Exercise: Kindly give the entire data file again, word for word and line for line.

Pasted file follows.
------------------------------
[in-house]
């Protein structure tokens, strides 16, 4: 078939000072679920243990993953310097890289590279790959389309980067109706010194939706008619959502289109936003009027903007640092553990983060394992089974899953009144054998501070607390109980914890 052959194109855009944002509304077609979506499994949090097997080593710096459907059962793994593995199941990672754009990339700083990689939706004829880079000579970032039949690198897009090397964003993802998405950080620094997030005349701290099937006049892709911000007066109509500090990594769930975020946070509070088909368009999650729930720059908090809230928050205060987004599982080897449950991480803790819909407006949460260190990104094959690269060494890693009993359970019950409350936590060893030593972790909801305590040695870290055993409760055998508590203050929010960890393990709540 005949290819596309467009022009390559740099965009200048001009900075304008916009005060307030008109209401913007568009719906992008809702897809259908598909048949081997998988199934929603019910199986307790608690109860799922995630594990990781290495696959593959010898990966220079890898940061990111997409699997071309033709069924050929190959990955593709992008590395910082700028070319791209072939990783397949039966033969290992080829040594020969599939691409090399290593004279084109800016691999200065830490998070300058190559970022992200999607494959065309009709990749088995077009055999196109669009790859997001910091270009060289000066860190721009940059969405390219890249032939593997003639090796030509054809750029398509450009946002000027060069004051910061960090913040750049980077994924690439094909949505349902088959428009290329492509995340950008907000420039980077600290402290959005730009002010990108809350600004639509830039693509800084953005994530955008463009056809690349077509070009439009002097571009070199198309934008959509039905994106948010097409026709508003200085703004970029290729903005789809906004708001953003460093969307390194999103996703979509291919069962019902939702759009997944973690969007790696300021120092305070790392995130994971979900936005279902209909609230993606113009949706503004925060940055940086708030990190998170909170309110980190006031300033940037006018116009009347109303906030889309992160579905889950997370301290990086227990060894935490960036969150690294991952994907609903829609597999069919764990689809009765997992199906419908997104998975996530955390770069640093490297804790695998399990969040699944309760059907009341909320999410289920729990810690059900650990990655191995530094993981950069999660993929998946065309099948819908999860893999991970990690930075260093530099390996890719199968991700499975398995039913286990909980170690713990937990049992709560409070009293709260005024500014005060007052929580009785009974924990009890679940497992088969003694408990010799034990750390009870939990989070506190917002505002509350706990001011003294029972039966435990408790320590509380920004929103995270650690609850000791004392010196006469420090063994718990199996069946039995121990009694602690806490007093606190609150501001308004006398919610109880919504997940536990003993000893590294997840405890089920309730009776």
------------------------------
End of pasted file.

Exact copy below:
[in-house]
């Protein structure tokens, strides 16, 4: 078939000072679920243990993953310097890289590279790959389309980067109706010194939706008619959502289109936003009027903007640092553990983060394992089974899953009144054998501070607390109980914890 052959194109855009944002509304077609979506499994949090097997080593710096459907059962793994593995199941990672754009990339700083990689939706004829880079000579970032039949690198897009090397964003993802998405950080620094997030005349701290099937006049892709911000007066109509500090990594769930975020946070509070088909368009999650729930720059908090809230928050205060987004599982080897449950991480803790819909407006949460260190990104094959690269060494890693009993359970019950409350936590060893030593972790909801305590040695870290055993409760055998508590203050929010960890393990709540 005949290819596309467009022009390559740099965009200048001009900075304008916009005060307030008109209401913007568009719906992008809702897809259908598909048949081997998988199934929603019910199986307790608690109860799922995630594990990781290495696959593959010898990966220079890898940061990111997409699997071309033709069924050929190959990955593709992008590395910082700028070319791209072939990783397949039966033969290992080829040594020969599939691409090399290593004279084109800016691999200065830490998070300058190559970022992200999607494959065309009709990749088995077009055999196109669009790859997001910091270009060289000066860190721009940059969405390219890249032939593997003639090796030509054809750029398509450009946002000027060069004051910061960090913040750049980077994924690439094909949505349902088959428009290329492509995340950008907000420039980077600290402290959005730009002010990108809350600004639509830039693509800084953005994530955008463009056809690349077509070009439009002097571009070199198309934008959509039905994106948010097409026709508003200085703004970029290729903005789809906004708001953003460093969307390194999103996703979509291919069962019902939702759009997944973690969007790696300021120092305070790392995130994971979900936005279902209909609230993606113009949706503004925060940055940086708030990190998170909170309110980190006031300033940037006018116009009347109303906030889309992160579905889950997370301290990086227990060894935490960036969150690294991952994907609903829609597999069919764990689809009765997992199906419908997104998975996530955390770069640093490297804790695998399990969040699944309760059907009341909320999410289920729990810690059900650990990655191995530094993981950069999660993929998946065309099948819908999860893999991970990690930075260093530099390996890719199968991700499975398995039913286990909980170690713990937990049992709560409070009293709260005024500014005060007052929580009785009974924990009890679940497992088969003694408990010799034990750390009870939990989070506190917002505002509350706990001011003294029972039966435990408790320590509380920004929103995270650690609850000791004392010196006469420090063994718990199996069946039995121990009694602690806490007093606190609150501001308004006398919610109880919504997940536990003993000893590294997840405890089920309730009776």